Scientology responds with surprising calm
By THOMAS C. TOBIN
© St. Petersburg Times, published November 15, 1998
LEARWATER -- The Church of Scientology is drawing this weekend from a seldom-used page in its playbook.
Faced with charges Friday that it neglected and unlawfully practiced medicine on one of its members, Scientology's outward response has been calm and measured. Church officials speak not of fighting, but of finally "resolving" the 3-year-old fallout caused by Lisa McPherson's death and "moving on."
There have been none of the verbal broadsides that public officials have come to expect of Scientology, as when one of its Los Angeles lawyers called the local medical examiner, Joan Wood, a "hateful liar" in 1996, shortly after the police investigation into McPherson's death became public. At the time, Scientology officials also were accusing Clearwater police of discriminating against the church.
The charges, filed by State Attorney Bernie McCabe, followed a three-year investigation by Clearwater police and the Florida Department of Law Enforcement. It was the first time Scientology has been criminally charged as a corporation in the United States.
Scientology's reaction also is thought to be a first, and a surprise.
"They were just really relaxed," marveled Ken Dandar, the Tampa attorney representing McPherson's family in a wrongful death lawsuit against the church.
"These are different charges," church attorney Laura Vaughan said Saturday. She said they do not accuse church staffers of intentionally harming McPherson.
When the church responded angrily, she said, it was against those who seemed to say the church intended to hurt McPherson. It also was a reaction to statements by Dandar that attacked Scientology's core practices, she said.
In those instances, she said, "they will always get that kind of (aggressive) response" from Scientology.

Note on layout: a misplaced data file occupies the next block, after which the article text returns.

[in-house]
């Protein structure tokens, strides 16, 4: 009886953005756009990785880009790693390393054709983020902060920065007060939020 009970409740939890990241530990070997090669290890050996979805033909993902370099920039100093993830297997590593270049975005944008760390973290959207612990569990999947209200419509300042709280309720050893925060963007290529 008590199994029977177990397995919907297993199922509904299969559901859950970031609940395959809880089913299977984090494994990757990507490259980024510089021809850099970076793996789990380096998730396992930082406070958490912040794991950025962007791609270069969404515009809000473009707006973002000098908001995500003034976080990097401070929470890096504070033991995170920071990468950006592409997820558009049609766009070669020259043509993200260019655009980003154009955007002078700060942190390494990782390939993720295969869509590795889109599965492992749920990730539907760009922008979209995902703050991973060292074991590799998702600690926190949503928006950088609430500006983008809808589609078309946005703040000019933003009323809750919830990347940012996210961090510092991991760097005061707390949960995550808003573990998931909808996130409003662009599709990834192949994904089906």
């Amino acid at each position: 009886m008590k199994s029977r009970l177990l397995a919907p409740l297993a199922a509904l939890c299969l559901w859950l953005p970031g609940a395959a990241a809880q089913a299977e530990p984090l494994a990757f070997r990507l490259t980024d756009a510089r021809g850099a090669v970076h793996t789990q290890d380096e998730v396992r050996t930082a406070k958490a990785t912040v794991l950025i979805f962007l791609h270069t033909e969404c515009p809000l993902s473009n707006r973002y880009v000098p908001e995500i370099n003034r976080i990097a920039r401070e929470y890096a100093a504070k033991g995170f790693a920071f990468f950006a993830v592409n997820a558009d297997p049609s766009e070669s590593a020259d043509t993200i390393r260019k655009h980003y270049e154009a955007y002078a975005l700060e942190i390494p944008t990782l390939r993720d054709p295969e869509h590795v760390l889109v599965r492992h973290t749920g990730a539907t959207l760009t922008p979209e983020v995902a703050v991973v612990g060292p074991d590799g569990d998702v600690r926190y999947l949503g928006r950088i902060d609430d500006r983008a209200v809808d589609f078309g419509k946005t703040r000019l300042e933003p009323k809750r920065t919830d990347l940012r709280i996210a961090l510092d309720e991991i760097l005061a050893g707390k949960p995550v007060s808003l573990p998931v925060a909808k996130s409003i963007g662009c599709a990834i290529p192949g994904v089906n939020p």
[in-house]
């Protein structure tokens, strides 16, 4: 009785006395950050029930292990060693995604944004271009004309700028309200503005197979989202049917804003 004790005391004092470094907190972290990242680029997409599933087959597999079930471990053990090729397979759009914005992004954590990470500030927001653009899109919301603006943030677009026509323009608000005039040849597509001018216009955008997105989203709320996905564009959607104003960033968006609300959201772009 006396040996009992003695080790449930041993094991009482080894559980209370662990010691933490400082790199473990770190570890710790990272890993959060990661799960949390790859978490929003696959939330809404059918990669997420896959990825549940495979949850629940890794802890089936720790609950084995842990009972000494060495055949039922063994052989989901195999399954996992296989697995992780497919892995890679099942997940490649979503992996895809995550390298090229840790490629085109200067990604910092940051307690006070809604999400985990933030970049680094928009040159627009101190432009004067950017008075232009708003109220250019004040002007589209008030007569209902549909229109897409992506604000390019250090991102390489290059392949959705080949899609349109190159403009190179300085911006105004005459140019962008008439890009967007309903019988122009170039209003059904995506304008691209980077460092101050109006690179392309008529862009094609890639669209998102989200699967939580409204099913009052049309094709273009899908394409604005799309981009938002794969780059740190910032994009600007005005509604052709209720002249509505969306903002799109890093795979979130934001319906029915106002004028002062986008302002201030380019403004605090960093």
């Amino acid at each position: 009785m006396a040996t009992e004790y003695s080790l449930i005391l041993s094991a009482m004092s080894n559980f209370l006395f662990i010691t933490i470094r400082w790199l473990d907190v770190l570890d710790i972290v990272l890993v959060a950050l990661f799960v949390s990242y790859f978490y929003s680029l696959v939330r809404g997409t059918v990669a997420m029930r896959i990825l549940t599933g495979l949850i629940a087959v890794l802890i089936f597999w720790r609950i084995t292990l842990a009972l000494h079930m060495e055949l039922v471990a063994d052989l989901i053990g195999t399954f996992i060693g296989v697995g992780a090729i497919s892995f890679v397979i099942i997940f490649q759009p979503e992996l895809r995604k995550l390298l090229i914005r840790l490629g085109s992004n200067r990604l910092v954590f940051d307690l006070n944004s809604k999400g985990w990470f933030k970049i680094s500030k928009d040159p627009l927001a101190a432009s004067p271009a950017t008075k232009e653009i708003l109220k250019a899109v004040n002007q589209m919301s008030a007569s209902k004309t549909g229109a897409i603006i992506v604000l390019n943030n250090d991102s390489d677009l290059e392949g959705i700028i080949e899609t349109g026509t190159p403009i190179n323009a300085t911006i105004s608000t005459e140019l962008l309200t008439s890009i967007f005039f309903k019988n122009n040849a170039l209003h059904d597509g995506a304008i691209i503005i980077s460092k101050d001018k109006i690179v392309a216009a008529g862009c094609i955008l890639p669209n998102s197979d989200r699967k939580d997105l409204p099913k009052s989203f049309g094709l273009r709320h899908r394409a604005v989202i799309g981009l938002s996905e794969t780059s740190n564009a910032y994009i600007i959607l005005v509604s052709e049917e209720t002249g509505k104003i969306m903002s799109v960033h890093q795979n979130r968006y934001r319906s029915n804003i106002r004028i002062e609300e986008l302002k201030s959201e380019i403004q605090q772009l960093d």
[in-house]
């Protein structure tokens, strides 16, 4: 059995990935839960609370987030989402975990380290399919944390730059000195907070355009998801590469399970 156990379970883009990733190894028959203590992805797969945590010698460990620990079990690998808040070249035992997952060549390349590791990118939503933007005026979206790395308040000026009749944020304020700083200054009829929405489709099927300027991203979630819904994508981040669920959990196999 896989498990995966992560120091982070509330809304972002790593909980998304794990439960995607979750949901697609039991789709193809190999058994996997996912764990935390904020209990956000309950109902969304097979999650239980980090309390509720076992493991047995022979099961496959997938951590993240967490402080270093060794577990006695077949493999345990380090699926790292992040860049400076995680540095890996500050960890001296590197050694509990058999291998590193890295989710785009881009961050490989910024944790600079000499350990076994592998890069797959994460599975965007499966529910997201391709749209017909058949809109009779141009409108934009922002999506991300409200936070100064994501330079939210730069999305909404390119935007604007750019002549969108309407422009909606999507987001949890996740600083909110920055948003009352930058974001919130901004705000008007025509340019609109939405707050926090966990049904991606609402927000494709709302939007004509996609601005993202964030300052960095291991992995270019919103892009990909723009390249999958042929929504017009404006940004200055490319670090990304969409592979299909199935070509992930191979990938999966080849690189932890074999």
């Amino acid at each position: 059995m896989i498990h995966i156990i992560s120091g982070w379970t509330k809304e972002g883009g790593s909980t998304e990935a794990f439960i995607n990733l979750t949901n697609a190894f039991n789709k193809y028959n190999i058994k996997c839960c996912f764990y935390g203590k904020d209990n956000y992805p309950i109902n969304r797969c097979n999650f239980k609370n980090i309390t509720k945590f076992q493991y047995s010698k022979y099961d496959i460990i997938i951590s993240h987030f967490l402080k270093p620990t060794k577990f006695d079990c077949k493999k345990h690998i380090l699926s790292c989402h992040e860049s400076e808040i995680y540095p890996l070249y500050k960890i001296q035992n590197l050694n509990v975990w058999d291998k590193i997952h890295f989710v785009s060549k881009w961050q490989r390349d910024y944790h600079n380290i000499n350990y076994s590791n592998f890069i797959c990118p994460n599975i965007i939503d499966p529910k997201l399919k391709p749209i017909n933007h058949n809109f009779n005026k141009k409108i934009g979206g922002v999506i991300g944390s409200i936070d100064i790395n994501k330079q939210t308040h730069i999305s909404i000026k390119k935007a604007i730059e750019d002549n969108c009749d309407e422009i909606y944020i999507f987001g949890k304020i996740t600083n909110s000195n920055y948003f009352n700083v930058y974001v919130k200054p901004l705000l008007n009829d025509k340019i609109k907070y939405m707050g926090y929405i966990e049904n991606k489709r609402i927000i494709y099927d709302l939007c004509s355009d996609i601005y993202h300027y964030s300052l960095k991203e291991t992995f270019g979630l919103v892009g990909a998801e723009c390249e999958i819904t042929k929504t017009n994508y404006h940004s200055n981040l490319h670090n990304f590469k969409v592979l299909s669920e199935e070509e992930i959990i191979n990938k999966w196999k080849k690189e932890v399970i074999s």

Vaughan said the church has not decided how to respond legally to the criminal charges. "There are a lot of what-ifs out there," she said, adding the church was not surprised by any of the allegations.
McPherson, 36, died in 1995 while in the care of fellow Scientologists, who isolated her in a room at the church's Fort Harrison Hotel, forced medications on her and waited too long to take her to a hospital when she became ill, according to an affidavit that accompanied the charging documents Friday in Pinellas-Pasco Circuit Court.
Scientologists took McPherson to the hotel to help her recover from a serious case of mental instability.
According to the affidavit, the church faces damaging testimony from some of its own members, who witnessed and raised questions about McPherson's care.
And for the first time in two years, the church itself is acknowledging that errors were made. Referring to McPherson, Scientology official Mike Rinder said Friday:
"I would say there is never going to be something like this that happens again because there is never going to be someone under similar circumstances that will be allowed to stay in the Fort Harrison. There never should have been anybody like that staying in the Fort Harrison in the first place."
Clearwater City Manager Mike Roberto called the church's response "very responsible." He said, "I think everyone is ready to move on as best they can."
Roberto said the charges would not change the city's relationship with the church, which has been working with City Hall on downtown redevelopment and planning for a mammoth Scientology building to be constructed in the downtown core. A groundbreaking ceremony is scheduled for next Saturday.
"I think they're reacting the way they need to," said City Commissioner Ed Hooper, who called the church's response to the charges "appropriate."
One test of Scientology's current posture will be how it reacts in coming weeks. The church has a Nov. 30 court date to answer the charges, and anti-Scientology critics are scheduled to picket the Fort Harrison Hotel on Dec. 5 in protest of McPherson's death.
In past years, the church has responded to similar events with large, noisy counter-demonstrations. Responses like that are closer to the norm for Scientology, whose founder, L. Ron Hubbard, generally preached an aggressive approach to problems.
"The proper strategy for any battle is to find a weak spot in the enemy lines and attack it," Hubbard once instructed. "You can defend to a certain degree, and you have to defend to a certain degree. But use 75 percent of your energies to attack and you will always win."
In this instance, Scientology hints at a less aggressive strategy.
"It's certainly not something that is good," Rinder said of the charges. "On the other hand it is something that, when you take it out of the context of this community, it is one event in the large world of Scientology. And there are a lot of other things that are happening and going on. And this is something that has to be dealt with. And we will deal with it. And we will move on into the future."